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CokeSnortingTory

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Everything posted by CokeSnortingTory

  1. The underlying message here is of course that at some point we are going to have to confiscate our utility companies back off the French and Germans. As the EU starts its fade into historical insignificance, I strongly suspect we will resume our traditional semi-hostile relationships with both those countries. Re-nationalising the energy companies could be just the trigger.
  2. And this contributed to the global financial collapse how?
  3. I dunno, you see. I can't see how the public sector unions are somehow these macchiavellian geniuses who have somehow managed to hypnotise weak-willed ministers into getting their wicked way, while the private-sector unions (often the very same unions e.g. Unite) have proved hopelessly ineffectual in preserving entire industries. The public sector grew under Labour for the same reason it grew under Thatcher & Major (and probably the same reason it grew in the US) - to hide the failure of the ruling class in preserving domestic industry and increasing productivity. Yes, the public sector unions are going to be a big problem going forwards. If there had been real reform of the financial system after the 2008 crash, they might just (just) have been able to be reasoned with. But if they're all sitting there watching RBS traders taking home stonking bonuses while their bank facilitates the sale of Cadburys to an overseas predator, I can't really blame them if they choose not to be reasonable now.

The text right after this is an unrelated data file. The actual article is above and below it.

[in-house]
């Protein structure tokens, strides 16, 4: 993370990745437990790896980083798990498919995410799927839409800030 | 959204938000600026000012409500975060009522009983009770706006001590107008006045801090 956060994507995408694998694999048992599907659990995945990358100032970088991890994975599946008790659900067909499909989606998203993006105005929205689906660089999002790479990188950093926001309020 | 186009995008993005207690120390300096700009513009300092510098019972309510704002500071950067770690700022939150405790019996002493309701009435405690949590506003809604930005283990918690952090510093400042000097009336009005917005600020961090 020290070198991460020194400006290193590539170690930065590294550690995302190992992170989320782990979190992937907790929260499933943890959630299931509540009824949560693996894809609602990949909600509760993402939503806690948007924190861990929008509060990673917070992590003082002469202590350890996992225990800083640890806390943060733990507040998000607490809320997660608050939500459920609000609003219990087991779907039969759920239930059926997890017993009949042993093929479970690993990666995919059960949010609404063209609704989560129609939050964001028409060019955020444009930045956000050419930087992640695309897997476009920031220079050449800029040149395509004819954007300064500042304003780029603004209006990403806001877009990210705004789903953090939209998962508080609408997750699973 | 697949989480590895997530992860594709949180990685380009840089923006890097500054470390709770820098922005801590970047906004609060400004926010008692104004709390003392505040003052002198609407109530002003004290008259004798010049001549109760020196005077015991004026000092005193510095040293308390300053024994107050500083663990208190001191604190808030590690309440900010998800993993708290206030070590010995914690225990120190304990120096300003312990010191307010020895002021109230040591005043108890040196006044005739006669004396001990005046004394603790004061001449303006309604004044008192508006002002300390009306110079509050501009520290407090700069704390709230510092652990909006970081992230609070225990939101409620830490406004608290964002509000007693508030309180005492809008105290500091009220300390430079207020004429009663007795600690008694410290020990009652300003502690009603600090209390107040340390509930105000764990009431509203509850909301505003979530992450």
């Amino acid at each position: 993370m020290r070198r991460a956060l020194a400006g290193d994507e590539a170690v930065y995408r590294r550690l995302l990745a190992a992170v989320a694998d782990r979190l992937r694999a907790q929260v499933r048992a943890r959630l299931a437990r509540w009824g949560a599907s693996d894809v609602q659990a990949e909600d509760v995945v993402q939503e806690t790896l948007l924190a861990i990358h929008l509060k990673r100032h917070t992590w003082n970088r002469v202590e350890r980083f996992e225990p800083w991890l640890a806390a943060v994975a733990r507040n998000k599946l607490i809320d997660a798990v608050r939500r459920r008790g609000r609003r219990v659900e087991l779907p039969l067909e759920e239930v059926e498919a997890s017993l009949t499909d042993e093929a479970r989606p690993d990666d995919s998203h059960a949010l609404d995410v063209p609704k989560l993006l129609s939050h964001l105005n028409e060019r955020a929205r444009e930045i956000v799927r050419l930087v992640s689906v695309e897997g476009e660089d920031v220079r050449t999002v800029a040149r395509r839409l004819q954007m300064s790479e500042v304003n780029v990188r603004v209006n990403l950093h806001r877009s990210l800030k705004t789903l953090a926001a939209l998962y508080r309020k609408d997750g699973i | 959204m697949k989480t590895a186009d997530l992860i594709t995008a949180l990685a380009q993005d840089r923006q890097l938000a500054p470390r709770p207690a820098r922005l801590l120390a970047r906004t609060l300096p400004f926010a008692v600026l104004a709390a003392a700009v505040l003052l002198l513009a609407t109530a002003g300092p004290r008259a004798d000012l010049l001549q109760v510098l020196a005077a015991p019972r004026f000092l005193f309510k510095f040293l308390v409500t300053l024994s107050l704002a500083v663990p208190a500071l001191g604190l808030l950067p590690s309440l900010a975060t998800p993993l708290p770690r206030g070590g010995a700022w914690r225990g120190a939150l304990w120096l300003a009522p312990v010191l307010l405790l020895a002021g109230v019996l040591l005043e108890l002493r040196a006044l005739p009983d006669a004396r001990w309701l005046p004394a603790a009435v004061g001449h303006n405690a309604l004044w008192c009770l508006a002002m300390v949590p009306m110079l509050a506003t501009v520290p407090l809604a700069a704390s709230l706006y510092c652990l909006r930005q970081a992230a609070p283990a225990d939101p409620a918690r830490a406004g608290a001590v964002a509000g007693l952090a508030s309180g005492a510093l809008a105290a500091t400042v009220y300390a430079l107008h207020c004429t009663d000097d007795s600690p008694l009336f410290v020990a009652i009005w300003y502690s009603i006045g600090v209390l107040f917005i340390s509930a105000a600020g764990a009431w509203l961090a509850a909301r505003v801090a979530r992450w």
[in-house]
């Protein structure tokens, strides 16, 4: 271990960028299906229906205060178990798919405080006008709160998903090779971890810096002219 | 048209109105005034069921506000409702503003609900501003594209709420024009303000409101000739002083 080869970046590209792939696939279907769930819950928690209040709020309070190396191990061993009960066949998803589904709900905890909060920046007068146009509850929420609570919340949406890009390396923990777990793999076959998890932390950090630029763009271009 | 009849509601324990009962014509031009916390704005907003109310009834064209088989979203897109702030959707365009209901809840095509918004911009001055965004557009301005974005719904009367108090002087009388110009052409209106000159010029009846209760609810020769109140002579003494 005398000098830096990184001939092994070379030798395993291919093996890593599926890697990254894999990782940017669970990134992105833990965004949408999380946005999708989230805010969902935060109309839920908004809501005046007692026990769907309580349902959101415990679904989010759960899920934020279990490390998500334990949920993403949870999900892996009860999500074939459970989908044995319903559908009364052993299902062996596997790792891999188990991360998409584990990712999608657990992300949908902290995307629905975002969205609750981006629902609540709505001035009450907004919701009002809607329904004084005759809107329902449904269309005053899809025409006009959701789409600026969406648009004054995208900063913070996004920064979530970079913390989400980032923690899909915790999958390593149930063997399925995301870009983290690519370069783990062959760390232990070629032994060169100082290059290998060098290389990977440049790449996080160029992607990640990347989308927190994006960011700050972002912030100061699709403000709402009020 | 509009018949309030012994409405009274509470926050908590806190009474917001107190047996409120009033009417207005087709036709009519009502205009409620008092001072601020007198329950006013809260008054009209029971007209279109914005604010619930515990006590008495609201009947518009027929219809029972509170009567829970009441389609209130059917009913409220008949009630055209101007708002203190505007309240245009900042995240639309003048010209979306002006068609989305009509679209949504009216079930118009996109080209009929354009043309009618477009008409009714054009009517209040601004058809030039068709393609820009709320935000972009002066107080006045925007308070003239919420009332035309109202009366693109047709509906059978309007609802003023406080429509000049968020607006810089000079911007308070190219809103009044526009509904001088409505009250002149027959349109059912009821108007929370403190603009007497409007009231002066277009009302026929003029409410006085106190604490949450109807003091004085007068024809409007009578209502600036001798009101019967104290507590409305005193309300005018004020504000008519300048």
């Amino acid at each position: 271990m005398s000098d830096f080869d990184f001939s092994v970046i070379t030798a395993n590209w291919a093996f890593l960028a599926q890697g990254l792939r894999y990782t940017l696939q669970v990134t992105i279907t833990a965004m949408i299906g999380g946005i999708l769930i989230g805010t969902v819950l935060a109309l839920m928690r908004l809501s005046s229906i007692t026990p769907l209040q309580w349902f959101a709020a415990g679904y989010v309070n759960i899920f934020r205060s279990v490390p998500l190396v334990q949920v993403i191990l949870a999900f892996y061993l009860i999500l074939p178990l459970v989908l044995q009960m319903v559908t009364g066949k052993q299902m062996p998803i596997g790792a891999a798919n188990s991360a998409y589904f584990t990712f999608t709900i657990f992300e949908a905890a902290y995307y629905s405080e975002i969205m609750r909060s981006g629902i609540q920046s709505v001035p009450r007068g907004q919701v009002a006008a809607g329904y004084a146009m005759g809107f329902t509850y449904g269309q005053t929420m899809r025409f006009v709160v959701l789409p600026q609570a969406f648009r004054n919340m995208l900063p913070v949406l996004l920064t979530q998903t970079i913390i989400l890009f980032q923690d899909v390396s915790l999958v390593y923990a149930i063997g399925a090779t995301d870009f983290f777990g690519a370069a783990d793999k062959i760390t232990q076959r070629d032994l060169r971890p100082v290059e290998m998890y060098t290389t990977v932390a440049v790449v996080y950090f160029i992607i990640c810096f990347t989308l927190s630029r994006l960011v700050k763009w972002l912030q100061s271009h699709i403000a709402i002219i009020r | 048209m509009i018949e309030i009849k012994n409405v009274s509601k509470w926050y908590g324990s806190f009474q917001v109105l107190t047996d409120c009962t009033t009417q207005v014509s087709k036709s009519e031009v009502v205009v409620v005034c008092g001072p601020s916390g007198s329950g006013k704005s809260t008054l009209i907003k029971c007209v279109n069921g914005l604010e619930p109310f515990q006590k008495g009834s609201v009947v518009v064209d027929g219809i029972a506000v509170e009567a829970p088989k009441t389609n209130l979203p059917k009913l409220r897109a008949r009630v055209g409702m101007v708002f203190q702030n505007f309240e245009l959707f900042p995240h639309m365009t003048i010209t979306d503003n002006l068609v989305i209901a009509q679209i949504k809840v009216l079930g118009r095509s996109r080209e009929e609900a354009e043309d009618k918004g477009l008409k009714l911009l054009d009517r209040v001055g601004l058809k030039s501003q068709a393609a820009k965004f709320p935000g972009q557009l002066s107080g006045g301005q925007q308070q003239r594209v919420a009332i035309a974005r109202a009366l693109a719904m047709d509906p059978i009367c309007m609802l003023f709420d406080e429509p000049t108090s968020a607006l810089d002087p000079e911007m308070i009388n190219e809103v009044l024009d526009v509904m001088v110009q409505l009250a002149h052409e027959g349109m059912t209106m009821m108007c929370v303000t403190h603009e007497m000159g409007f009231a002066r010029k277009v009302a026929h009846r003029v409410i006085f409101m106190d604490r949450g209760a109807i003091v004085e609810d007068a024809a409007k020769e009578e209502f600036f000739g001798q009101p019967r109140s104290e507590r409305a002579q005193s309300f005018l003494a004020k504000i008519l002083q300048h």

4. Forget his opinion about Germany. The article fails as soon as it posits the reality of a "global recovery".
  5. Well, I'm obviously not an innately pro-union person, but really, there are deep structural problems with the UK economy that have been papered over by frittering away oil revenues, easing credit standards and importing cheap labour. Unions are not a major factor in the causing of these problems or the masking of them. Pretending that they are is simply delusional, and I get more annoyed by peoples' levels of delusion than anything else.
  6. Well, obviously. There haven't been any huge increases in frontline public sector staff pay and benefits due to union activity. There has been a rise in fees to consultants, upper management, more Guardian-style non-jobs, and box-ticking monitors, as well as a corresponding reduction in private-sector benefits etc. But none of that is the fault of the unions. Especially not Bob Crow.